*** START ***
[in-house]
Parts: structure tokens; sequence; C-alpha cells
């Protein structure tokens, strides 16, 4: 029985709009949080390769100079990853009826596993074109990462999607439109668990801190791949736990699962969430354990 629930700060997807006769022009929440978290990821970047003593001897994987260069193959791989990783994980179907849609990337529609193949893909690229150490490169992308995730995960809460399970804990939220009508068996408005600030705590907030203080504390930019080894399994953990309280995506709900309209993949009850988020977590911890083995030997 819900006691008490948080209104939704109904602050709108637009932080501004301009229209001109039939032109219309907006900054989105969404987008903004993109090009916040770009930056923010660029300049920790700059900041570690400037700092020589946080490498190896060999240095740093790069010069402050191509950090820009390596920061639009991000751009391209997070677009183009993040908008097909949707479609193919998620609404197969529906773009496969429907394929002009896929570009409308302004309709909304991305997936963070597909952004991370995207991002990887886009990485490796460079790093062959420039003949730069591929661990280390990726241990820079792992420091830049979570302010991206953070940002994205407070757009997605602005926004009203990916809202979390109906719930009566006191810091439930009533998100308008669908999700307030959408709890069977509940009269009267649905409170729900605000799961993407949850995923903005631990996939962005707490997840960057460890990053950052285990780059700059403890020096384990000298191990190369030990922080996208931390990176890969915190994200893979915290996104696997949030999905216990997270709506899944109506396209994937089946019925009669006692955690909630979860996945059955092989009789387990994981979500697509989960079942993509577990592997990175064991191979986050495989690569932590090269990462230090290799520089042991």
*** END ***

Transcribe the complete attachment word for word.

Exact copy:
[in-house]
Parts: structure tokens; sequence; C-alpha cells
């Protein structure tokens, strides 16, 4: 029985709009949080390769100079990853009826596993074109990462999607439109668990801190791949736990699962969430354990 629930700060997807006769022009929440978290990821970047003593001897994987260069193959791989990783994980179907849609990337529609193949893909690229150490490169992308995730995960809460399970804990939220009508068996408005600030705590907030203080504390930019080894399994953990309280995506709900309209993949009850988020977590911890083995030997 819900006691008490948080209104939704109904602050709108637009932080501004301009229209001109039939032109219309907006900054989105969404987008903004993109090009916040770009930056923010660029300049920790700059900041570690400037700092020589946080490498190896060999240095740093790069010069402050191509950090820009390596920061639009991000751009391209997070677009183009993040908008097909949707479609193919998620609404197969529906773009496969429907394929002009896929570009409308302004309709909304991305997936963070597909952004991370995207991002990887886009990485490796460079790093062959420039003949730069591929661990280390990726241990820079792992420091830049979570302010991206953070940002994205407070757009997605602005926004009203990916809202979390109906719930009566006191810091439930009533998100308008669908999700307030959408709890069977509940009269009267649905409170729900605000799961993407949850995923903005631990996939962005707490997840960057460890990053950052285990780059700059403890020096384990000298191990190369030990922080996208931390990176890969915190994200893979915290996104696997949030999905216990997270709506899944109506396209994937089946019925009669006692955690909630979860996945059955092989009789387990994981979500697509989960079942993509577990592997990175064991191979986050495989690569932590090269990462230090290799520089042991």